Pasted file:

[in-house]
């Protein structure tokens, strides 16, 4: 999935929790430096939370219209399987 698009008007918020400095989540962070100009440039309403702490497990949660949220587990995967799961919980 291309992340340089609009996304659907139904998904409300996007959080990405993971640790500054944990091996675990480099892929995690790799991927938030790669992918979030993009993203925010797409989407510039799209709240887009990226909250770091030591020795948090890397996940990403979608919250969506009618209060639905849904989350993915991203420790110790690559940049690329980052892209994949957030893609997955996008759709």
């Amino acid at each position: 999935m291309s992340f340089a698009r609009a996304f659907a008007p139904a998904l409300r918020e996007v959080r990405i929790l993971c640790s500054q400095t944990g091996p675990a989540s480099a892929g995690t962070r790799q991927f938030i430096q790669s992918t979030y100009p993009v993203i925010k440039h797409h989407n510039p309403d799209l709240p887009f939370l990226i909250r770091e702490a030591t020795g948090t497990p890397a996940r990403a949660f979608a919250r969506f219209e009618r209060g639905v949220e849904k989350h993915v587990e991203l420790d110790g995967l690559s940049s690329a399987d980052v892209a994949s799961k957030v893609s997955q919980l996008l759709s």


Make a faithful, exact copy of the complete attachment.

[in-house]
């Protein structure tokens, strides 16, 4: 999935929790430096939370219209399987 698009008007918020400095989540962070100009440039309403702490497990949660949220587990995967799961919980 291309992340340089609009996304659907139904998904409300996007959080990405993971640790500054944990091996675990480099892929995690790799991927938030790669992918979030993009993203925010797409989407510039799209709240887009990226909250770091030591020795948090890397996940990403979608919250969506009618209060639905849904989350993915991203420790110790690559940049690329980052892209994949957030893609997955996008759709």
């Amino acid at each position: 999935m291309s992340f340089a698009r609009a996304f659907a008007p139904a998904l409300r918020e996007v959080r990405i929790l993971c640790s500054q400095t944990g091996p675990a989540s480099a892929g995690t962070r790799q991927f938030i430096q790669s992918t979030y100009p993009v993203i925010k440039h797409h989407n510039p309403d799209l709240p887009f939370l990226i909250r770091e702490a030591t020795g948090t497990p890397a996940r990403a949660f979608a919250r969506f219209e009618r209060g639905v949220e849904k989350h993915v587990e991203l420790d110790g995967l690559s940049s690329a399987d980052v892209a994949s799961k957030v893609s997955q919980l996008l759709s």